Health system stakeholders must define which patients they will contact for proactive population outreach. However, it may not be feasible to provide proactive population outreach to all patients initially. Implementers can begin the process of proactive population outreach by identifying segments of the population that have specific needs that can be addressed and managed in community settings. This strategy is also discussed in the empanelment module as it may be a useful strategy for beginning the process of full empanelment while also identifying and targeting populations in need of specific services based on national or international targets (such as the SDGs). All of these activities require that providers have actively updated patient registers to track the specific health needs of these sub-populations. As discussed in the empanelment module, this rests upon the presence of a civil registration and vital statistics (CRVS) system. More information on CRVS is available through the WHO. Some strategies for selecting segments of the population include: targeting by specific or acute health need, targeting by preventive need, targeting by chronic disease, and targeting by risk strata.
Targeting by specific or acute health need
Patients within any given catchment will have diverse and specific health needs. For example, health needs differ significantly between pregnant or post-partum women, post-discharge patients, and children, and all of these groups are often recipients of community-based outreach. One example of targeting by specific health need is in Mali where Muso Health collaborated with the Malian Ministry of Health in 2008 to deliver a multifaceted intervention to improve community based care in Mali. 7 Community health workers engaged in active case finding among children under 5 years old by focusing on the identification of 16 danger signs. While results cannot be mapped to these activities alone, researchers observed a significant decrease in childhood illness and under-five child mortality. Additionally, the intervention targeted pregnant women and connected them with prenatal care. More details on the intervention can be found here.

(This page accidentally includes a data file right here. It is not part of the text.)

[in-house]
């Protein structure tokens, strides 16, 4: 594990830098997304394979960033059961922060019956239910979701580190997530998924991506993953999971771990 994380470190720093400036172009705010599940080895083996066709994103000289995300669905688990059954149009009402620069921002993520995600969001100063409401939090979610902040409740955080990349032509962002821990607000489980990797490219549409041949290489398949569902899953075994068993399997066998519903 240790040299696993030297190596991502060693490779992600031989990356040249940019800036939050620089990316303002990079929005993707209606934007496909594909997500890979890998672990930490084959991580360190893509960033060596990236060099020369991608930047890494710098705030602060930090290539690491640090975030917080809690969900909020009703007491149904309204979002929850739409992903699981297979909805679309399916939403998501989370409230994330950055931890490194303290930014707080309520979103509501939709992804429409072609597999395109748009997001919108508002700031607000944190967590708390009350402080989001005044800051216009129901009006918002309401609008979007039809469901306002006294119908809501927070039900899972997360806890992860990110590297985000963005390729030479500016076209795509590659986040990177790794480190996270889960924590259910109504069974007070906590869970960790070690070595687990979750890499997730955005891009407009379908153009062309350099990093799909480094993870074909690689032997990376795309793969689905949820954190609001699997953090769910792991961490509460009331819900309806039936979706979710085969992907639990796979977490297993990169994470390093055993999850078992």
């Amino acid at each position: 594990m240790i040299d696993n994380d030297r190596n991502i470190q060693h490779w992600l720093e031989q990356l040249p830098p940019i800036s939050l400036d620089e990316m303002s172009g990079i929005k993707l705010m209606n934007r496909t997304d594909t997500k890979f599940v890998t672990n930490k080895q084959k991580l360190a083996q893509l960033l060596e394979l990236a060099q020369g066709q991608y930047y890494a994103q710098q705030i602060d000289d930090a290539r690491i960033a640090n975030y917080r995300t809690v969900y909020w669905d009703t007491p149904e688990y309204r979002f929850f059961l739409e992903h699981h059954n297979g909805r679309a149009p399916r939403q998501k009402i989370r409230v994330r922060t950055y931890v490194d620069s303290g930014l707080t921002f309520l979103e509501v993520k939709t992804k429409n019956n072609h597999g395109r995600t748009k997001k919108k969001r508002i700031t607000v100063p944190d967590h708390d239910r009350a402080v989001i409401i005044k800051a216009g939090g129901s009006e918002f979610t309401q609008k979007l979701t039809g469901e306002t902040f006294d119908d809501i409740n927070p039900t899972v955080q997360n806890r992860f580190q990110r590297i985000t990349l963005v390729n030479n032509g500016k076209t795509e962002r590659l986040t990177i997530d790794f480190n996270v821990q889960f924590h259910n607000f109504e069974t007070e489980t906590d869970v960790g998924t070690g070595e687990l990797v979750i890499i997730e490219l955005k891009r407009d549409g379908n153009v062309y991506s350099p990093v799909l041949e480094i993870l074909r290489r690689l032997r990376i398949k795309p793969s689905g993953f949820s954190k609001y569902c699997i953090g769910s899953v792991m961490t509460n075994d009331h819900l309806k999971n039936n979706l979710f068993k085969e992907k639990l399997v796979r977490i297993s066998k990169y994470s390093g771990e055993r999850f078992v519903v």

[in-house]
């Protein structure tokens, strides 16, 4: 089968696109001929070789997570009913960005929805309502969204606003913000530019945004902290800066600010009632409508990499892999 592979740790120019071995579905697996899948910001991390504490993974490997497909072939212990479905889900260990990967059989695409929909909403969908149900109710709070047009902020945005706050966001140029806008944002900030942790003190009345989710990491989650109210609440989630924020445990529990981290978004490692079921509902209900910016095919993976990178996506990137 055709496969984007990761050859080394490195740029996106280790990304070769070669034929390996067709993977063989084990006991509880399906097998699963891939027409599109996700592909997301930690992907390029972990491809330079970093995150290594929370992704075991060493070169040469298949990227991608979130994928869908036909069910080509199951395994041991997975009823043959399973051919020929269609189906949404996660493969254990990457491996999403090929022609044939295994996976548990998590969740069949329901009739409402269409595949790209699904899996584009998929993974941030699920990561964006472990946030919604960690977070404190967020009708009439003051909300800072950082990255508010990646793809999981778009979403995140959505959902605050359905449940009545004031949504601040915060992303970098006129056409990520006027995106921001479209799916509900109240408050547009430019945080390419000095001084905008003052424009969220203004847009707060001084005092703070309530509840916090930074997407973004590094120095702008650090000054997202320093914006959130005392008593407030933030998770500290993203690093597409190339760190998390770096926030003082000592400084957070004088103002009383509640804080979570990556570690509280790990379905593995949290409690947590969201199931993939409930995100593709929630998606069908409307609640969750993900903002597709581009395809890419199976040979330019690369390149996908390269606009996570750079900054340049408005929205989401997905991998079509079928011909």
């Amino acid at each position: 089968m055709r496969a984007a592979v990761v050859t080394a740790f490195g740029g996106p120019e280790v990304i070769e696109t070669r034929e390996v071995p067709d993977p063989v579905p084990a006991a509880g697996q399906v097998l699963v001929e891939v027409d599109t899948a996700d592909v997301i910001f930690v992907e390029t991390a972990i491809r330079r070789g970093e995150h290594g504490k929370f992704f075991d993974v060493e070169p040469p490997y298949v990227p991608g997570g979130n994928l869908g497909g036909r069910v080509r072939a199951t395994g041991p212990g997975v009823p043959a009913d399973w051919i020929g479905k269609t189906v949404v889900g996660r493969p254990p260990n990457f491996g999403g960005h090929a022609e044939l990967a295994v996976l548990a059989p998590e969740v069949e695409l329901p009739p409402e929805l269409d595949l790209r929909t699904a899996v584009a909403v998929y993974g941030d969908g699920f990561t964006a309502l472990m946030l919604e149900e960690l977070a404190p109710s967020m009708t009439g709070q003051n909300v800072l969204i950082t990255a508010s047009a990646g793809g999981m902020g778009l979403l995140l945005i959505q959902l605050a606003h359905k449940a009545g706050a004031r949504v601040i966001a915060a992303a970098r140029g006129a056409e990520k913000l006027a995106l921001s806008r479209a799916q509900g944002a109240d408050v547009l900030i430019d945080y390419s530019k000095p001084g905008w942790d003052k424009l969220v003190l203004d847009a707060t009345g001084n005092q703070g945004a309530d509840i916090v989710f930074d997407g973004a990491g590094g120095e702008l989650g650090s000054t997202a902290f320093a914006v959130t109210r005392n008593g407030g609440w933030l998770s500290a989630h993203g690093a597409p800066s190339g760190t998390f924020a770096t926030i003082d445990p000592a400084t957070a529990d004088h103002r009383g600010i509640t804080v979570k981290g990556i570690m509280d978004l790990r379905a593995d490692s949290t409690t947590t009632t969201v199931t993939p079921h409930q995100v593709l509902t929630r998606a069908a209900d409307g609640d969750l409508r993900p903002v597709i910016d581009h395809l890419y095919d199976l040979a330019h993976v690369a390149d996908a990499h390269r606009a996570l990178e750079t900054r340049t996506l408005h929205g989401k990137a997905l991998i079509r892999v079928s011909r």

There are many programs that focus on the treatment of acute needs in communities. Integrated Management of Childhood Illness (IMCI), a WHO/UNICEF initiative, has been implemented in many countries across the world and can be integrated into population outreach activities. The steps for implementing IMCI include: adopting an approach to child health in national health policy, adapting clinical guidelines to country needs, upgrading care by training health workers in local clinics, ensuring availability of necessary equipment and medicines, strengthening hospital care for children who cannot be treated in communities or clinics, and developing concurrent initiatives to strengthen preventive care. 8 Rwanda is among many countries that have introduced integrated community case management of childhood illness. Evaluations found that IMCI in Rwanda resulted in a decrease in child mortality and health facility use. 9 Information on the implementation of these services in Rwanda can be found here.
Targeting by preventive need